Why I keep writing about the centrality of race and politics from a historical perspective is best summed up by James Baldwin: “Not everything that is faced can be changed. But nothing can be changed until it has been faced. History is not the past. It is the present. We carry our history with us. We are our history.”
On Tuesday, November 6, we will face an election of historic importance and, no matter the outcome, the aftershocks will resonate through society and define the stakes for November 2020. And, no matter the outcome, the events of the last week – attempted pipe bomb political assassinations and mass murders in houses of worship – will continue unabated. We’ve been here before.
In 1858 Abraham Lincoln, accepting the Republican nomination for the U.S. Senate, arguably gave his first great speech. “A house divided against itself cannot stand,” he said. “I believe this government cannot endure permanently half slave and half free. It will either be all one thing or all the other.”
The United States is facing a similar and very related existential dilemma 160 years later. The Civil War resolved the question of slavery’s expansion and its legal status, but it didn’t resolve the issue of race. Race was merely deferred to the structural racism that had created and sustained slavery.
It was this deferral, the unwillingness or inability to deal with race in an anti-racist manner, that has brought us to this moment. Today Americans are confronted with similar dilemmas that also superficially appear to be about race but really are about identity – who is an American? And just like in the 1850s, there is no middle ground.
Conservatives are forever whining about identity politics, especially when people of color or other marginalized communities use their identities to politically mobilize against conservative white privilege. This would be ironic if it were not so hypocritical. The real creators of identity politics in America are rich privileged white men, who have conned working class white men and women into supporting their status and privilege by getting them to believe they too are part of America's ruling elite.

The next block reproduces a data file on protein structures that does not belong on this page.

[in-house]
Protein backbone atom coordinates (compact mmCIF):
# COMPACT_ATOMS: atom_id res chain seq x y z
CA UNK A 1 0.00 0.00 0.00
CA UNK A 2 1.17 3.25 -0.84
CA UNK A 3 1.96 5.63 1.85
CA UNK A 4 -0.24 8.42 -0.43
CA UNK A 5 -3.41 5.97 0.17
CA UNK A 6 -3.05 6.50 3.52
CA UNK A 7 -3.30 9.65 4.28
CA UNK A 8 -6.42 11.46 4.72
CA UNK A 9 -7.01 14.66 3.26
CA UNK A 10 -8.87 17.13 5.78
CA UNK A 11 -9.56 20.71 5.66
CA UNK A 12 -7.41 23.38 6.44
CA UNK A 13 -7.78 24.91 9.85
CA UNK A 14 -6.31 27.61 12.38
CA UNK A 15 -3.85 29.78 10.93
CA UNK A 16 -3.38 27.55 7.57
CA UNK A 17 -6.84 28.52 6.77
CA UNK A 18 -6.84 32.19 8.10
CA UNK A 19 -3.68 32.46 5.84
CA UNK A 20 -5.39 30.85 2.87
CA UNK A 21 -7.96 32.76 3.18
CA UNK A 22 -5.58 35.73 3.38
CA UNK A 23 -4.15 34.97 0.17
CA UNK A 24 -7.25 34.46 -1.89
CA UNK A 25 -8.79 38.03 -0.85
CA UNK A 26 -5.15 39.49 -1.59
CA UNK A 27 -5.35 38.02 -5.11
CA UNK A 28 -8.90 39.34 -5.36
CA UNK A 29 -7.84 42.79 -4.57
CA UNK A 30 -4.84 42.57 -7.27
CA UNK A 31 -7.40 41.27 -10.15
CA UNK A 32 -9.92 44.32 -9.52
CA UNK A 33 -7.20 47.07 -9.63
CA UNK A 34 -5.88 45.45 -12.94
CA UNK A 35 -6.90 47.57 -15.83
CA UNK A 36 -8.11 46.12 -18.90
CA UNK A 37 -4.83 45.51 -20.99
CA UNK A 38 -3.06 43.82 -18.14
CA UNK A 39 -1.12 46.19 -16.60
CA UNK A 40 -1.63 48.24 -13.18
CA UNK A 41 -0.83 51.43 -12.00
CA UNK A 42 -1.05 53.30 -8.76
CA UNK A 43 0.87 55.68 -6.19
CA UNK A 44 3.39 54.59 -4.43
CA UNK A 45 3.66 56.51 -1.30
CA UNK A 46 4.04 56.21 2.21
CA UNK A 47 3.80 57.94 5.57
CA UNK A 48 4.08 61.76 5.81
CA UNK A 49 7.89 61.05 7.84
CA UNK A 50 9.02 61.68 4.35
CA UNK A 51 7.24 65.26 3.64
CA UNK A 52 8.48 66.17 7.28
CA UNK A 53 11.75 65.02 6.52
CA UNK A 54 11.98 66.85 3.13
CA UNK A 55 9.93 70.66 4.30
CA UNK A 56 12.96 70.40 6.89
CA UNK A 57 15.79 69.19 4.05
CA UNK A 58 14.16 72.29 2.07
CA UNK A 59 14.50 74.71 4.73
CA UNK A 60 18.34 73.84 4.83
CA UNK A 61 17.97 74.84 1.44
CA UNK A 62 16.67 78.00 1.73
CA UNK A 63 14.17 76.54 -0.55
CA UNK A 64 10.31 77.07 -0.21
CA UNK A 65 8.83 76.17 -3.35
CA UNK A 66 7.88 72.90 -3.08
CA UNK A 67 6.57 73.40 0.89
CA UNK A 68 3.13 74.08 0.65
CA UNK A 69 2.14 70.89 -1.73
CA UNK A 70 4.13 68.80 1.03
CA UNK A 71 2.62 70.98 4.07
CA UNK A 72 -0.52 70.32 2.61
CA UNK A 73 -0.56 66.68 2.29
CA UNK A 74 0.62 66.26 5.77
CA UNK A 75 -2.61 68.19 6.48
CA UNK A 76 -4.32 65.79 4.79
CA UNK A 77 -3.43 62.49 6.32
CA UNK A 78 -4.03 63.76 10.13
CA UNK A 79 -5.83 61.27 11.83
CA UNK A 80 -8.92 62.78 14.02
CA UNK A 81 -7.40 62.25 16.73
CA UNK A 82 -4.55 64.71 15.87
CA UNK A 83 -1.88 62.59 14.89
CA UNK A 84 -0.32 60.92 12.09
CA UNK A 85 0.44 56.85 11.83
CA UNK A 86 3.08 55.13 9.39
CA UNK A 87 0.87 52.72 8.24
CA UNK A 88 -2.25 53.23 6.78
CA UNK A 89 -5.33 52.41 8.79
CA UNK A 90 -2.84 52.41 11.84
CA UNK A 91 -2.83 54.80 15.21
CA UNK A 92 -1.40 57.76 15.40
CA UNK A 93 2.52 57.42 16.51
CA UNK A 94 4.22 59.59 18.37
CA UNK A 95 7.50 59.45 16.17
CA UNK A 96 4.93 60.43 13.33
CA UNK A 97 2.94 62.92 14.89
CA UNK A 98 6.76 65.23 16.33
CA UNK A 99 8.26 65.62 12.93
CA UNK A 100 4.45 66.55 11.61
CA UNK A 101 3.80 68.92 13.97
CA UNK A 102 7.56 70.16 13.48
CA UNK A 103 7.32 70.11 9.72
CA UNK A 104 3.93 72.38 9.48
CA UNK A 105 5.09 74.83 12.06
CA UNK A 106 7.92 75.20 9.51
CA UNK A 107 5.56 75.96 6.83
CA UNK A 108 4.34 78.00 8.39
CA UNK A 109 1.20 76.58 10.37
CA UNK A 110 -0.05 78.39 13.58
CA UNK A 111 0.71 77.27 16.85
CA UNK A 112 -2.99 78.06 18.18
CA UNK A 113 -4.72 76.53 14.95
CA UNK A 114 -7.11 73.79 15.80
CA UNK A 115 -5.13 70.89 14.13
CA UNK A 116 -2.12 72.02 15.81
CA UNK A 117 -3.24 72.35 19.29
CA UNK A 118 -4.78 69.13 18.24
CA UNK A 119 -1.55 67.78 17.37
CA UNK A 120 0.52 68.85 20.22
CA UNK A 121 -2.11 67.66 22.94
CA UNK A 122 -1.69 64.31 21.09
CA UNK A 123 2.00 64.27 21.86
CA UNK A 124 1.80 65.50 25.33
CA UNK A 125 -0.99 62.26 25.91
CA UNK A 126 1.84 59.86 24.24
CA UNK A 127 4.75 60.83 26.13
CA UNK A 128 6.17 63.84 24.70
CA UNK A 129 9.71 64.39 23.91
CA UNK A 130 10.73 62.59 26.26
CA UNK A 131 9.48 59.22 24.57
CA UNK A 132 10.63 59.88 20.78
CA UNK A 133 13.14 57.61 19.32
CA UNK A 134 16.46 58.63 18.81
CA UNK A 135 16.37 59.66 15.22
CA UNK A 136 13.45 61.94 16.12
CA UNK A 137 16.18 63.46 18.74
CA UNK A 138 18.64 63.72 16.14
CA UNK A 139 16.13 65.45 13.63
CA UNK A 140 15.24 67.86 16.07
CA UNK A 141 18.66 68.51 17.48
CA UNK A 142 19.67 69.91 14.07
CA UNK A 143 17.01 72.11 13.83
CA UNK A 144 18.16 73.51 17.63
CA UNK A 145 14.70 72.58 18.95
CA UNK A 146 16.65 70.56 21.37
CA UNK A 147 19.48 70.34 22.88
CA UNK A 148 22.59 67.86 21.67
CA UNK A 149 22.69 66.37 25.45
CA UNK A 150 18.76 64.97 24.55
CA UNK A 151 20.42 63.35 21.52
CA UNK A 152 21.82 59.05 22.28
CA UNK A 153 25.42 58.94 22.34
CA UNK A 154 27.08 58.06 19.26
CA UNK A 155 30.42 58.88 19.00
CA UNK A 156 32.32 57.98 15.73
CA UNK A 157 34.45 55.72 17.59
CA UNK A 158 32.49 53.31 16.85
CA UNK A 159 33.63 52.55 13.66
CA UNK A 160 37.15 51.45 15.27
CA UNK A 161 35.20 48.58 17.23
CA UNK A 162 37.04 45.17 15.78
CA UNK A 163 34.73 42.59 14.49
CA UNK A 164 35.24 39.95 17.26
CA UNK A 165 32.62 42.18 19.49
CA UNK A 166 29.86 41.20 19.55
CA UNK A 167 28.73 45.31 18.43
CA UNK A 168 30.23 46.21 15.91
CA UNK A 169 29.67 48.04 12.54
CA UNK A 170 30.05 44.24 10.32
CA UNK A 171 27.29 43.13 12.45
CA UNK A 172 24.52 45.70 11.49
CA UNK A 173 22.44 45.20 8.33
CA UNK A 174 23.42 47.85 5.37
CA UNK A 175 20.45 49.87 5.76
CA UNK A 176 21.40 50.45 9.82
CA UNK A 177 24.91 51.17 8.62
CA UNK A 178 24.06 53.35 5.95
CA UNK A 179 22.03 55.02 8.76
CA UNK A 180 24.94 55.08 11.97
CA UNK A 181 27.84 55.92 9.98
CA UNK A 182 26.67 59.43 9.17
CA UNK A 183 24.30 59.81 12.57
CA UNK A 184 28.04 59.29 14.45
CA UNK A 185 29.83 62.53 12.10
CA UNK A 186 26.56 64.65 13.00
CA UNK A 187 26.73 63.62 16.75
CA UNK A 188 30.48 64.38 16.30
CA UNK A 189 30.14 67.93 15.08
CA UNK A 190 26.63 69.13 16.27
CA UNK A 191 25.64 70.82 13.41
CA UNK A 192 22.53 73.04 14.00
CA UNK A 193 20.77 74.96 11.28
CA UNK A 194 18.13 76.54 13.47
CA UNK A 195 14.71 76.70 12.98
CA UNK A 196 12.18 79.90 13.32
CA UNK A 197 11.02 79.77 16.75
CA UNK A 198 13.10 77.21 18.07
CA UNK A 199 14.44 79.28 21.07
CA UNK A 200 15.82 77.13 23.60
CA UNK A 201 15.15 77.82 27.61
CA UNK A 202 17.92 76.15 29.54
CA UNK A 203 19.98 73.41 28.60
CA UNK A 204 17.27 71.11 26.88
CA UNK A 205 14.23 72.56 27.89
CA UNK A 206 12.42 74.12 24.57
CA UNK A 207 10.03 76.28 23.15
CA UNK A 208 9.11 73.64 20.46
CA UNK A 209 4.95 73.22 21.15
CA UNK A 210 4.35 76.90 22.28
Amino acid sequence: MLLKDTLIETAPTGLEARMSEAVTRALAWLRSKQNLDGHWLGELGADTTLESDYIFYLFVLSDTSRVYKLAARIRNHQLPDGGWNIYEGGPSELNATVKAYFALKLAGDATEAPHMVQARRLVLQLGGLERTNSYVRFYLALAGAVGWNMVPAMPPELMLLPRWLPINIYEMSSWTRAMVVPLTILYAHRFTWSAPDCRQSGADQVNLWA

What tale has to be told to make someone believe something so absurdly untrue? The answer lies in 19th century pre-Civil War America. U.S. Senator John C. Calhoun of South Carolina, who was also vice president from 1825-32, is considered the architect for the intellectual rationalization for slavery and the plantation system.
“With us the two great divisions of society are not the rich and the poor, but white and black, and all the former, the poor as well as the rich, belong to the upper class, and are respected and treated as equals,” Calhoun wrote, “and hence have a position and pride of character of which neither poverty nor misfortune can deprive them.”
Average white people have internalized this theory of whiteness articulated by Calhoun, and that explains why low-income, working-class white men routinely vote against their obvious economic interests. It explains why the majority of white women, despite the misogyny inherent in the Trump presidency, see their interests aligned with white men rather than their sisters of color. Not only did 52 percent of white women vote for Donald Trump, the majority of white women in Alabama voted for Roy Moore.
James Baldwin posed a question that speaks directly to this notion of America’s whiteness. It’s as jarring, relevant, and impossible to understate today as it was 50 years ago. “What white people have to do is try to find out in their own hearts why it’s necessary to have a nigger,” Baldwin wrote. “I’m a man, but if you think I’m a nigger, you need it.”
The short answer is the “other” is required to maintain an army of average white people to protect the power and status of the privileged white few. So whether it’s us as the N-word, Mexicans as rapists, Muslims as terrorists, or the stereotypical Jewish Shylock, we are all necessary as the shiny object that keeps average white people from focusing on their alienation and oppression.
Just as Lincoln could not win the Civil War without black soldiers, anti-racist white Americans won’t prevail on Election Day without the 2018 electoral equivalent of the 54th Massachusetts Infantry in all its glory showing up on November 6 to make the difference. So once again, my brothers and sisters, we ride to the rescue of an undeserving America in order to save ourselves.
Mike Jones is a former senior staffer in St. Louis city and county government and current member of the Missouri State Board of Education and The St. Louis American editorial board. In 2016 and 2017, he was awarded Best Serious Columnist for all of the state’s large weeklies by the Missouri Press Association.